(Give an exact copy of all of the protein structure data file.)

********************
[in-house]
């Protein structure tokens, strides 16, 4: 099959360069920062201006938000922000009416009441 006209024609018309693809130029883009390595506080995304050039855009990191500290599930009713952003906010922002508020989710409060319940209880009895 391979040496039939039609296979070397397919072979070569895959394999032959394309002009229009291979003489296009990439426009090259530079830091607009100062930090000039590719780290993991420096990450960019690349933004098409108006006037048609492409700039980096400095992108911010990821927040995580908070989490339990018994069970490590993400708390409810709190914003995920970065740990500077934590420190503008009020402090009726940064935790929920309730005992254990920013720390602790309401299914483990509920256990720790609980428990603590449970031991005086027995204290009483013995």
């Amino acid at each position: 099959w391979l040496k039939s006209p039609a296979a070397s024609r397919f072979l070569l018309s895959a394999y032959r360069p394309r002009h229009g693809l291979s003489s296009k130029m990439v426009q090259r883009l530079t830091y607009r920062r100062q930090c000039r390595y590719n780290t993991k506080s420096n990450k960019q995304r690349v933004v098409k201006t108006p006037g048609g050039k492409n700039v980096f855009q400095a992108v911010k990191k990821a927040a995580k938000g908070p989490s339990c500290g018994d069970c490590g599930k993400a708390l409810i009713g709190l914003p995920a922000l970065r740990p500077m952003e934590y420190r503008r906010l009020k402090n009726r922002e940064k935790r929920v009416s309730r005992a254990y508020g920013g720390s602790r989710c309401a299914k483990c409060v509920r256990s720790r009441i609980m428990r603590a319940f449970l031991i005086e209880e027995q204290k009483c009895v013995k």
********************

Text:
[in-house]
């Protein structure tokens, strides 16, 4: 099959360069920062201006938000922000009416009441 006209024609018309693809130029883009390595506080995304050039855009990191500290599930009713952003906010922002508020989710409060319940209880009895 391979040496039939039609296979070397397919072979070569895959394999032959394309002009229009291979003489296009990439426009090259530079830091607009100062930090000039590719780290993991420096990450960019690349933004098409108006006037048609492409700039980096400095992108911010990821927040995580908070989490339990018994069970490590993400708390409810709190914003995920970065740990500077934590420190503008009020402090009726940064935790929920309730005992254990920013720390602790309401299914483990509920256990720790609980428990603590449970031991005086027995204290009483013995």
């Amino acid at each position: 099959w391979l040496k039939s006209p039609a296979a070397s024609r397919f072979l070569l018309s895959a394999y032959r360069p394309r002009h229009g693809l291979s003489s296009k130029m990439v426009q090259r883009l530079t830091y607009r920062r100062q930090c000039r390595y590719n780290t993991k506080s420096n990450k960019q995304r690349v933004v098409k201006t108006p006037g048609g050039k492409n700039v980096f855009q400095a992108v911010k990191k990821a927040a995580k938000g908070p989490s339990c500290g018994d069970c490590g599930k993400a708390l409810i009713g709190l914003p995920a922000l970065r740990p500077m952003e934590y420190r503008r906010l009020k402090n009726r922002e940064k935790r929920v009416s309730r005992a254990y508020g920013g720390s602790r989710c309401a299914k483990c409060v509920r256990s720790r009441i609980m428990r603590a319940f449970l031991i005086e209880e027995q204290k009483c009895v013995k």